|List Rows||Tells Access how many rows to display at once. The default is 16.|
|List Width||Specifies the overall width of the displayed list. This value should be at least the width of all the columns plus.15" to allow for a vertical scroll bar.|
|Limit to List||Prevents the user from entering a value that isn't in the list. The lookup field will still accept null values unless the Required property for the field is set to Yes.|
|Allow Multiple Values||Determines whether the user can select multiple values from a list or combo box.|
|Allow Value List Edits||Sets whether the Edit List Itemscommand is available when the user right clicks a combo or list box. This allows the end user to add or edit list items.|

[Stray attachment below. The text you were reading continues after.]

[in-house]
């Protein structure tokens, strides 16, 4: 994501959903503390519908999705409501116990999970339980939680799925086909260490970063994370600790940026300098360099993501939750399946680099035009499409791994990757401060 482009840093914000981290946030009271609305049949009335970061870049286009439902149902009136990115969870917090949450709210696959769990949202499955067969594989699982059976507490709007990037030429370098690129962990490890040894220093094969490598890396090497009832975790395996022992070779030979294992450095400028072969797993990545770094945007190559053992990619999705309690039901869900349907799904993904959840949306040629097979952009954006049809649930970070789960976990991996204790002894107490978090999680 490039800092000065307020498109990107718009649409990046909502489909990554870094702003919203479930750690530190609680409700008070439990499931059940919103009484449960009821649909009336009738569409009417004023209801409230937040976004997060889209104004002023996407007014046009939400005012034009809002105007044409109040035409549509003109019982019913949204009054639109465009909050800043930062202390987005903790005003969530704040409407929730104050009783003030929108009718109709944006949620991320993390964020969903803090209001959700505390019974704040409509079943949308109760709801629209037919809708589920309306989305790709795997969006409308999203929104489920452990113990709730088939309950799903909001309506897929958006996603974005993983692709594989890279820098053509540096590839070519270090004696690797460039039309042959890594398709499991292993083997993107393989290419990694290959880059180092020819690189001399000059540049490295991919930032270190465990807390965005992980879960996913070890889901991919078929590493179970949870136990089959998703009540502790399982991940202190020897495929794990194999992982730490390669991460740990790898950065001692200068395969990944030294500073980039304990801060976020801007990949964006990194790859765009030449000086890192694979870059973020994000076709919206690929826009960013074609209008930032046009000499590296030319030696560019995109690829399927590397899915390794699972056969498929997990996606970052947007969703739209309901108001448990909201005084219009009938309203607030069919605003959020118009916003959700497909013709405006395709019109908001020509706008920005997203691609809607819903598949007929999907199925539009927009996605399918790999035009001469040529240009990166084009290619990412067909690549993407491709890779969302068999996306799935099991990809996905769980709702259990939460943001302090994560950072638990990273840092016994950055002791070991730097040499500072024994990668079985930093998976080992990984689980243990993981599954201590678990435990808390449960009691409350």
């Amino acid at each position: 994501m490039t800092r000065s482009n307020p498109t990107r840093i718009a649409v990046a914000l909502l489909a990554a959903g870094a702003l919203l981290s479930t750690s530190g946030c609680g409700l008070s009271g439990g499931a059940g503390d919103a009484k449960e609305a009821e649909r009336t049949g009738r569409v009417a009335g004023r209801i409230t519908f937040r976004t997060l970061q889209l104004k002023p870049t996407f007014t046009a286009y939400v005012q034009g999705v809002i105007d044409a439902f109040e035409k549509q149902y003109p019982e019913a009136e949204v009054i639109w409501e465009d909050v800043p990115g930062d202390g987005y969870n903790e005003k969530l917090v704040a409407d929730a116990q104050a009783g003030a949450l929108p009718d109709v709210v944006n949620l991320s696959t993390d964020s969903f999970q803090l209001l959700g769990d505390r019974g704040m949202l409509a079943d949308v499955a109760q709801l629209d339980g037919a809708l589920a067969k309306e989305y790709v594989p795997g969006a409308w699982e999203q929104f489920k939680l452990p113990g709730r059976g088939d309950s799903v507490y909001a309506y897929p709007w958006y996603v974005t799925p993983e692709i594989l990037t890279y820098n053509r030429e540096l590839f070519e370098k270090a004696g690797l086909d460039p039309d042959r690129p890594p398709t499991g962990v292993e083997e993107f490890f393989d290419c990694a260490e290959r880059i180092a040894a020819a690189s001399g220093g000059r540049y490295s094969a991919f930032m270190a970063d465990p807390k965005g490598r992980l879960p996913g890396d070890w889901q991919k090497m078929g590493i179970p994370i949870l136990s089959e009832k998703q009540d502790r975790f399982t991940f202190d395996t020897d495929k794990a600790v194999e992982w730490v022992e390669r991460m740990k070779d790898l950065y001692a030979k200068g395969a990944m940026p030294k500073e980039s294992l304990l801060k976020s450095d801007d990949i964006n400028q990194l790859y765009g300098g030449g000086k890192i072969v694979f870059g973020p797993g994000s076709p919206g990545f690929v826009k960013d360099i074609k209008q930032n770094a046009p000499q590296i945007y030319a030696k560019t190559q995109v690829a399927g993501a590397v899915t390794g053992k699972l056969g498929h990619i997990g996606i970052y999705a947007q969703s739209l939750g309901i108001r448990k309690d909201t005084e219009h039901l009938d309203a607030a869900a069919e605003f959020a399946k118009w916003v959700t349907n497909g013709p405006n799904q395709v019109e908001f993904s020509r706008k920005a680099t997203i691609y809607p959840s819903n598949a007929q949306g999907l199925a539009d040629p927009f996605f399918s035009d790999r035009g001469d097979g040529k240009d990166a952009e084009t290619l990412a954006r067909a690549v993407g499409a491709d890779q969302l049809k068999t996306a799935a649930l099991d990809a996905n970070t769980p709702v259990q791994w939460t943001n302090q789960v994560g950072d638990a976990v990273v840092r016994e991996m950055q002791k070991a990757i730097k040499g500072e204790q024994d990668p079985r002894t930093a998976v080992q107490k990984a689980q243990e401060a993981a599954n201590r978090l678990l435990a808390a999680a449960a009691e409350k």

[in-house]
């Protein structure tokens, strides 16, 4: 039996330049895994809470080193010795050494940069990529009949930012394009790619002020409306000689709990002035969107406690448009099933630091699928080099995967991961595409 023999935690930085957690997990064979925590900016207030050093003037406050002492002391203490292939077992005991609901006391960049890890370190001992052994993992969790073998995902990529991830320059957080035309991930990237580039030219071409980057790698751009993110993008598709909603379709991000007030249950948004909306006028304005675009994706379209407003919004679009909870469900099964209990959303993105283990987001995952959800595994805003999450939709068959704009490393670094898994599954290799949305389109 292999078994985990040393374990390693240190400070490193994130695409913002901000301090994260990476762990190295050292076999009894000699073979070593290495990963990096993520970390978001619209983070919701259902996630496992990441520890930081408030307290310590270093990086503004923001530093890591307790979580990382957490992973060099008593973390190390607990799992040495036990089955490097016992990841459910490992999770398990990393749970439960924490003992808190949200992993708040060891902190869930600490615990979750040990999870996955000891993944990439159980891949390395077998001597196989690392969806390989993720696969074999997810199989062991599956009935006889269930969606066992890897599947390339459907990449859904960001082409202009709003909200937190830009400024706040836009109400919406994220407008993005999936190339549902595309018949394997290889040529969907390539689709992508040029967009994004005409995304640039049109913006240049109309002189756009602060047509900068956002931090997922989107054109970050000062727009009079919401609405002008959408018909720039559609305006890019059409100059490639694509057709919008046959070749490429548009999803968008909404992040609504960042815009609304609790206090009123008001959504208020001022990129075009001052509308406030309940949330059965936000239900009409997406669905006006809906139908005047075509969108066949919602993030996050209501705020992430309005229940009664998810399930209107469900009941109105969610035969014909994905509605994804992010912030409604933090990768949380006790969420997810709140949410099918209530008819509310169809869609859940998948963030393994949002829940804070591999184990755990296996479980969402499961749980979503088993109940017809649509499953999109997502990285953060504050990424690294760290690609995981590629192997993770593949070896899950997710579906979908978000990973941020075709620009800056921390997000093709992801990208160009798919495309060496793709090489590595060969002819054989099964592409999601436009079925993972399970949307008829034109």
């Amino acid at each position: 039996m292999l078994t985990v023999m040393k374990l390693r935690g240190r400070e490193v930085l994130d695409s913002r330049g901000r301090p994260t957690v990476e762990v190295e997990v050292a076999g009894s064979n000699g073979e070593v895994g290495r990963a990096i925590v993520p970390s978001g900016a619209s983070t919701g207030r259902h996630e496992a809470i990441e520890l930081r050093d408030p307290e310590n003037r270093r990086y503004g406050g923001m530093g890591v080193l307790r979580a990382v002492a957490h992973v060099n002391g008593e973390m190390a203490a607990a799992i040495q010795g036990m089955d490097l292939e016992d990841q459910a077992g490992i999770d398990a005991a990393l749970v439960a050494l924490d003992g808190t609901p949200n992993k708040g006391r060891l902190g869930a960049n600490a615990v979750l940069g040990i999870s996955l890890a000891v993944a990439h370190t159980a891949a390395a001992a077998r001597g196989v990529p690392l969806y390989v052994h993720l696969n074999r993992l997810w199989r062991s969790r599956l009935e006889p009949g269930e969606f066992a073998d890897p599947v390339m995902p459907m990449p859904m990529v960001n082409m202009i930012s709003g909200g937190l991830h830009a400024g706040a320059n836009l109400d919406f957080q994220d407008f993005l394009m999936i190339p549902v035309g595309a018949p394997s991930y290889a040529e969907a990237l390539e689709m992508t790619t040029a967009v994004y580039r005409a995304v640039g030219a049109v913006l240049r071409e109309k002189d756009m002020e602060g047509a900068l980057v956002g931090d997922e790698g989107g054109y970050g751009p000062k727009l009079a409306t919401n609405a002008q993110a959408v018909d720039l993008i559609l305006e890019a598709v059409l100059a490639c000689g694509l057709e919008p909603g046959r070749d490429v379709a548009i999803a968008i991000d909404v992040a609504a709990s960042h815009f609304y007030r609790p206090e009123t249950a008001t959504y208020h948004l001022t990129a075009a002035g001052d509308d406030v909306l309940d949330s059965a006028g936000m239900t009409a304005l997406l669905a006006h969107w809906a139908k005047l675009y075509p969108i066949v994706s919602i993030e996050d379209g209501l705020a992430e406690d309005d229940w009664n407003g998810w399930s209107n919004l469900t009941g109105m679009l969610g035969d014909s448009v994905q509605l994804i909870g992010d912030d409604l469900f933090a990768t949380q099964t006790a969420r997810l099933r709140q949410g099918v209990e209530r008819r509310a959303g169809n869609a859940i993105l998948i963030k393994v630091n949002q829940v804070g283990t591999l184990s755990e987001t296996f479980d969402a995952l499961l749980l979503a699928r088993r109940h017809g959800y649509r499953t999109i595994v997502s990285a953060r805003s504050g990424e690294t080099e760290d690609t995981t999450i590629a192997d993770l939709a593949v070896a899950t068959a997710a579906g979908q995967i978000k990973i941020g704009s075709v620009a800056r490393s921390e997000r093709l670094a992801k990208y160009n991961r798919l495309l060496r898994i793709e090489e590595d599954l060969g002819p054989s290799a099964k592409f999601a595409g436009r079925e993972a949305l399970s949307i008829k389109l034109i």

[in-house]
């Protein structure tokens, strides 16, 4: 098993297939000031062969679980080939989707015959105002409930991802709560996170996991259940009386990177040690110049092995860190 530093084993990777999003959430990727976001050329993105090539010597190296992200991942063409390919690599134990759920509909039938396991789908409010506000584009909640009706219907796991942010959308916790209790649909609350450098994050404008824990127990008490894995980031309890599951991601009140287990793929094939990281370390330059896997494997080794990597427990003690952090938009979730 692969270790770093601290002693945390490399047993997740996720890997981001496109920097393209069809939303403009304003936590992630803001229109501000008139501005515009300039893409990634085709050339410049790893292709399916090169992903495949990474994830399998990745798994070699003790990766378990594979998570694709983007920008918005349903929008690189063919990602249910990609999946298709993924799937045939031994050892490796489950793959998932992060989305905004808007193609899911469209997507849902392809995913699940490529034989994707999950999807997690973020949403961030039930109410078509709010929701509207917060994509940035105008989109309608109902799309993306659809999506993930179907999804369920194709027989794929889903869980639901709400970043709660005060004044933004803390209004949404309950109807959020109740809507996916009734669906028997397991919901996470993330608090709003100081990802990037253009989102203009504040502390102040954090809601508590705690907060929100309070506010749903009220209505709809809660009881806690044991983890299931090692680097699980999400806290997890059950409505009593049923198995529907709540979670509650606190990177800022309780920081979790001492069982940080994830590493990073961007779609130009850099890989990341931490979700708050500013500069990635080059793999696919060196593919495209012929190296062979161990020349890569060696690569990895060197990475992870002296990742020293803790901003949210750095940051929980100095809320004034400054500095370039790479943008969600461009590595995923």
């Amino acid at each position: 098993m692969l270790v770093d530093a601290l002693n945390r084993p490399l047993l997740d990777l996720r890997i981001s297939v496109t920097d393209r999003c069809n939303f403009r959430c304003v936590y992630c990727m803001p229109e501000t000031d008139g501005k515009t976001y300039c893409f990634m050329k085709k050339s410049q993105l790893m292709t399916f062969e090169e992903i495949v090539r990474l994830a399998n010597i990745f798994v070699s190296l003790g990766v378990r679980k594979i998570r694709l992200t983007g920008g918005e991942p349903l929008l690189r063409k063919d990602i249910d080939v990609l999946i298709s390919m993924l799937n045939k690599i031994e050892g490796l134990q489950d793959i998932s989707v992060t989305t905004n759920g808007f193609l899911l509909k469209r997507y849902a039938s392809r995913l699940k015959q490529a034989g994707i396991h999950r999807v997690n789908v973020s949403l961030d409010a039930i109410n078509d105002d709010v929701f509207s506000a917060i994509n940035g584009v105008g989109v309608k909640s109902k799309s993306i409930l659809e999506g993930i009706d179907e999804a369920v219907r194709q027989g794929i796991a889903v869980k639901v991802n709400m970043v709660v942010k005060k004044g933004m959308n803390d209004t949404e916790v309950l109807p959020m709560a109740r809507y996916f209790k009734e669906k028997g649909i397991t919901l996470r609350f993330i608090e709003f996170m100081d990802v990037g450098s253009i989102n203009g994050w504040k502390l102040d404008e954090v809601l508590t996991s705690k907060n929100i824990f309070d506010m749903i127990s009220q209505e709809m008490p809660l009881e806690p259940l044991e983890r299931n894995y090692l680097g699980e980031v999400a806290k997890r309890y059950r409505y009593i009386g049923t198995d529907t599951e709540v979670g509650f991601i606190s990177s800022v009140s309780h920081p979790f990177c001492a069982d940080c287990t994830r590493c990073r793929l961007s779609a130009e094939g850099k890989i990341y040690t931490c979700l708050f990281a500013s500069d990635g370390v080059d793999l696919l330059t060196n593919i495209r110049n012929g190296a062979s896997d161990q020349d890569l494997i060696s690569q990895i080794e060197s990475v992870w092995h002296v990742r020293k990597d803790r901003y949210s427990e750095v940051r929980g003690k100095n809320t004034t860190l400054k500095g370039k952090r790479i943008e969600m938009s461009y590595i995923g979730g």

|List Items Edit Form||Sets the name of the form that is displayed when the user clicks Edit List Items.|
|Show Only Row Source Values||Sets whether the combo or list box can display values that aren't specified by the source row.|
Step2. To toggle the Column Heads property to Yes,
Double-Click the Column Heads field
Step3. To view the drop-down list of the Property Update Options,
Step4. To close the drop-down list, press:
Step5. Save the table.
Using Lookup Fields
Let's switch to datasheet view and use the lookup fields to change some of the values for some of the records.
Step1. Switch to datasheet view.
Step2. To change some of the values for InstructorID,
Clickany InstructorID value, Click,
Click any other instructor name
Step3. To change some of the Role values,
Clickany empty Role field, Click,
Click any role
Step4. Save and close the table when you are finished.